Establish Healthy Boundaries During Separation
The transition from being married to being divorced is not an easy one. You are still technically married but may be living apart from your spouse, and household items are beginning to be divided. Children may begin spending time with both parents separately. There is no perfect way to execute a separation but experts agree that creating healthy boundaries and rules at the beginning of the process can prevent conflict later in the divorce proceedings.
Be Proactive Instead of Reactive
The best way to avoid conflict with your soon-to-be-ex is to establish rules and boundaries from the very beginning. Sit down with your spouse in a quiet, neutral location and discuss your situation, writing down notes as you go. Consider issues such as:
- Under what circumstances does a spouse have permission to enter the other spouse’s residence? It is always better to double check before stopping by at your spouse’s residence, even if many of your personal belongings are still there. Tension is high, and surprise visits may create unneeded stress;
- Will the locks be changed or will both spouses have a key to both residences? Some couples choose to keep keys to the other residence for emergencies, while others do not. Whichever the case, experts generally agree that spouses should knock and wait to be invited into their ex’s home. This creates a feeling of safety and independence for both parties;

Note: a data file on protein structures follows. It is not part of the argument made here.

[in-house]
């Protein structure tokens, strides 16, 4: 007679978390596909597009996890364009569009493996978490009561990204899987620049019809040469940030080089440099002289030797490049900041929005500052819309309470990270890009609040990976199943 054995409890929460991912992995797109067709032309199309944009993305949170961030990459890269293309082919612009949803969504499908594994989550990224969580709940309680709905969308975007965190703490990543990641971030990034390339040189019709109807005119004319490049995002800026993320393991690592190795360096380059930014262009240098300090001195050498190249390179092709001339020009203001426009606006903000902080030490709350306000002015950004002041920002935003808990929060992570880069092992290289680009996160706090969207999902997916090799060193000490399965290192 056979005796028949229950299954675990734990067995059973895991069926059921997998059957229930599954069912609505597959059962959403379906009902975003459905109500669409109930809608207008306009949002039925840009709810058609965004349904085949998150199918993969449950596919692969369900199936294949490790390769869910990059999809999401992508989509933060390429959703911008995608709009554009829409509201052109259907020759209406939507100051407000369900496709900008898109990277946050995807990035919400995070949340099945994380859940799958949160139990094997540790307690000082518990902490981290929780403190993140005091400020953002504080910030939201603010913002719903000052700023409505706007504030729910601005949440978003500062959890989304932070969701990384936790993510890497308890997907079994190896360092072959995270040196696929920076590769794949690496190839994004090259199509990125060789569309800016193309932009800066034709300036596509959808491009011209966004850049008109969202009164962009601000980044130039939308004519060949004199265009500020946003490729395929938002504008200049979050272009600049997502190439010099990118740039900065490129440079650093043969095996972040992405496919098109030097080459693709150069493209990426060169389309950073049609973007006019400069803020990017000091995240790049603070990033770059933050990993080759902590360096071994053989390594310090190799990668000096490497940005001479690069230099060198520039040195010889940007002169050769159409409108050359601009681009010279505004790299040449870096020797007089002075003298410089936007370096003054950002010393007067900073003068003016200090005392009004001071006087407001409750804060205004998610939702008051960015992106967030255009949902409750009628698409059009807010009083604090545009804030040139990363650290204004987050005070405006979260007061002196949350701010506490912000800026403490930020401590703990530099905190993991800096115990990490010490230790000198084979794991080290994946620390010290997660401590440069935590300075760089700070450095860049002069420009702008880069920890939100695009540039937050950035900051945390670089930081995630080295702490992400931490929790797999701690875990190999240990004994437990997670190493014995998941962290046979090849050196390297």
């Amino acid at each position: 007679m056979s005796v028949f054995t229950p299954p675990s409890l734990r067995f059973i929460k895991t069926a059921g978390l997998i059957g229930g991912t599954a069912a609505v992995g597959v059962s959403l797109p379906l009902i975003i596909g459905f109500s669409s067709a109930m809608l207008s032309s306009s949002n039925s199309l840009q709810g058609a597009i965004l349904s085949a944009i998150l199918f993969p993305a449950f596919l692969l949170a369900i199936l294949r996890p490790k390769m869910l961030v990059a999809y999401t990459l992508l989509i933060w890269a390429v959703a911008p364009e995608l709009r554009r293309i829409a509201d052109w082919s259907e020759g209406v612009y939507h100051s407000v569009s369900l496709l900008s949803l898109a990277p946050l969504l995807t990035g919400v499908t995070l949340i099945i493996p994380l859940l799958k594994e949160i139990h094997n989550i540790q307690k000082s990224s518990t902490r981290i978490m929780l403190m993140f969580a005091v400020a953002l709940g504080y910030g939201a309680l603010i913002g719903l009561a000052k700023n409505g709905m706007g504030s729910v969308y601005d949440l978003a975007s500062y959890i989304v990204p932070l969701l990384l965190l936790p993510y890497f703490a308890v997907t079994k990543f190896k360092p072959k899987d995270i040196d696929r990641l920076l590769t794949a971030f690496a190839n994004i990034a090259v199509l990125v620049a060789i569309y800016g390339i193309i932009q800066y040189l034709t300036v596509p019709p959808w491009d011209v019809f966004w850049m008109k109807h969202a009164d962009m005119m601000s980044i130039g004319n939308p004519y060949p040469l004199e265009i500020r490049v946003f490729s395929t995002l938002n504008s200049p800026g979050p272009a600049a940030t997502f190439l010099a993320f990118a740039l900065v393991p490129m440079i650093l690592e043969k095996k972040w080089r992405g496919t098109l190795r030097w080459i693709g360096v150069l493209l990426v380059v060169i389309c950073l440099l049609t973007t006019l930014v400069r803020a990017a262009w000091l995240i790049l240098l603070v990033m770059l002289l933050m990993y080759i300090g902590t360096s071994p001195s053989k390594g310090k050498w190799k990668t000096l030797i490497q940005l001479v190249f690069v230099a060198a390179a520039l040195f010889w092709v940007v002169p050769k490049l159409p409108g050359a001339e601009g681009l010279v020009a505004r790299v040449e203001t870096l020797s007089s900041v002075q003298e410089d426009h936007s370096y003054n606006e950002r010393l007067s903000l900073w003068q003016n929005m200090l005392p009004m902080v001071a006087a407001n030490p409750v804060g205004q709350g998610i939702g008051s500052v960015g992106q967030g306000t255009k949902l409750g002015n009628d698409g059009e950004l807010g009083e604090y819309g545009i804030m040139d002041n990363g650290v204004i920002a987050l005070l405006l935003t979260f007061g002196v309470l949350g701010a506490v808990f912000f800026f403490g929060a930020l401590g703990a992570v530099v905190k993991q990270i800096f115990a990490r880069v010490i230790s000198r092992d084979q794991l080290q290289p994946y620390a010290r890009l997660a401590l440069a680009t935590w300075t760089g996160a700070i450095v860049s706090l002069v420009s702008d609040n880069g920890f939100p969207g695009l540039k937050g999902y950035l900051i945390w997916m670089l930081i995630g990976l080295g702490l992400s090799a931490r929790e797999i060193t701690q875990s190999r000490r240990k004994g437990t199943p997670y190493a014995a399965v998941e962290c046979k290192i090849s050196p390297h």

- How long does the nonresident spouse have to collect their personal items? Neither spouse should destroy or sell property belonging to the other spouse. Arrange a timeline that is fair to both of you;
- If there are children, never ask them to be intermediaries in your separation. Children should not be asked to report on what the other parent is doing. They should not be responsible for retrieving items out of the marital residence which belong to the other spouse;
- Speak kindly about your ex in front of your children. Do not expect children to be your sounding board to listen to your frustrations about their mom or dad. Talk to a trusted friend or counselor instead;
- Agree on drop off and pick up times for the children. Try to be on time when picking up or dropping off the children and if you are running late, let the other parent know via text or a quick phone call. This arrangement may change once the divorce is finalized, but for now, be flexible and respectful with your parenting time schedule; and
- Do not speak for the other parent or make plans on his or her behalf. For example, if a child is invited to a birthday party which falls on the other parent’s weekend, you cannot commit to the party. Tell the child that the decision will be up to the other parent.
Once you have decided on the rules for your separation, you owe it to your spouse and your children to comply with them. The entire process can be made much easier with a little communication and cooperation between the adults.
A Skilled Lawyer Can Help
If you are considering a divorce and would like to more about setting appropriate boundaries along the way, contact an experienced DuPage County family law attorney. We will help you analyze your situation and make the best decisions for yourself and your children. Call 630-665-7300 for a confidential consultation today.